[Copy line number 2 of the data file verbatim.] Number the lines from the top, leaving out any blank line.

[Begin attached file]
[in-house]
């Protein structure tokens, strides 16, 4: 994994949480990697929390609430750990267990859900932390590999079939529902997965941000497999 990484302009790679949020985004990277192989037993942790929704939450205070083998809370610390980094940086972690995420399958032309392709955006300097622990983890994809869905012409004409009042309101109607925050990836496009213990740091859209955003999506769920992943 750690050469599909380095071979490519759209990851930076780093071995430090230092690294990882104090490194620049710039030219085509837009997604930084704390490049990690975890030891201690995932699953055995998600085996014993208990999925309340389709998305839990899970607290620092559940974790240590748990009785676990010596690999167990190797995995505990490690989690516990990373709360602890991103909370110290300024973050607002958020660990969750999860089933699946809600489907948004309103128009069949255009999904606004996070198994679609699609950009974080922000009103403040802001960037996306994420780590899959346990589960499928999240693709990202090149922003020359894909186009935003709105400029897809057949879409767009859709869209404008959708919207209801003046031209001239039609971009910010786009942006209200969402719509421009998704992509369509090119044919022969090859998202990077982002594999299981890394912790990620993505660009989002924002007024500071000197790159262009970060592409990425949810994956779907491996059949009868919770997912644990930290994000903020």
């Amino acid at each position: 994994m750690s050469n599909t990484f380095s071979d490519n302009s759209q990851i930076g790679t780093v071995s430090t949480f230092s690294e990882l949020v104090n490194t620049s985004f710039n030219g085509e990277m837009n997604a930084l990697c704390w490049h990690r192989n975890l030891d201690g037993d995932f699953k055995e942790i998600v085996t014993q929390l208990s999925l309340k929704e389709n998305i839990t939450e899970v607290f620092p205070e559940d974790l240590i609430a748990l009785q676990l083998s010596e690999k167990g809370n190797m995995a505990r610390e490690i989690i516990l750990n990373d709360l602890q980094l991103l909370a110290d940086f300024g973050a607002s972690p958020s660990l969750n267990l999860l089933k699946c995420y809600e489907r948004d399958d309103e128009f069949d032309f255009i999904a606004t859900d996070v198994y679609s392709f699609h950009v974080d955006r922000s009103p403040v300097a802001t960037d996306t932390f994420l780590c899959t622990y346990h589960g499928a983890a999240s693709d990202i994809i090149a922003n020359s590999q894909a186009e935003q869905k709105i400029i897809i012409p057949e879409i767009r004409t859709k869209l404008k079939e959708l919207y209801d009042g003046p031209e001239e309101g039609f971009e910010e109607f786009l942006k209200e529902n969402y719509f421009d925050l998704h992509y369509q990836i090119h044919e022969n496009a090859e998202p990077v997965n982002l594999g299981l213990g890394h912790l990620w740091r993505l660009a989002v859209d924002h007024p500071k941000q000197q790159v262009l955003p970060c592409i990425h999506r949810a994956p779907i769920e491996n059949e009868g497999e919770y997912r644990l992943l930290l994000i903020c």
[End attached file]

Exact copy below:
């Protein structure tokens, strides 16, 4: 994994949480990697929390609430750990267990859900932390590999079939529902997965941000497999 990484302009790679949020985004990277192989037993942790929704939450205070083998809370610390980094940086972690995420399958032309392709955006300097622990983890994809869905012409004409009042309101109607925050990836496009213990740091859209955003999506769920992943 750690050469599909380095071979490519759209990851930076780093071995430090230092690294990882104090490194620049710039030219085509837009997604930084704390490049990690975890030891201690995932699953055995998600085996014993208990999925309340389709998305839990899970607290620092559940974790240590748990009785676990010596690999167990190797995995505990490690989690516990990373709360602890991103909370110290300024973050607002958020660990969750999860089933699946809600489907948004309103128009069949255009999904606004996070198994679609699609950009974080922000009103403040802001960037996306994420780590899959346990589960499928999240693709990202090149922003020359894909186009935003709105400029897809057949879409767009859709869209404008959708919207209801003046031209001239039609971009910010786009942006209200969402719509421009998704992509369509090119044919022969090859998202990077982002594999299981890394912790990620993505660009989002924002007024500071000197790159262009970060592409990425949810994956779907491996059949009868919770997912644990930290994000903020």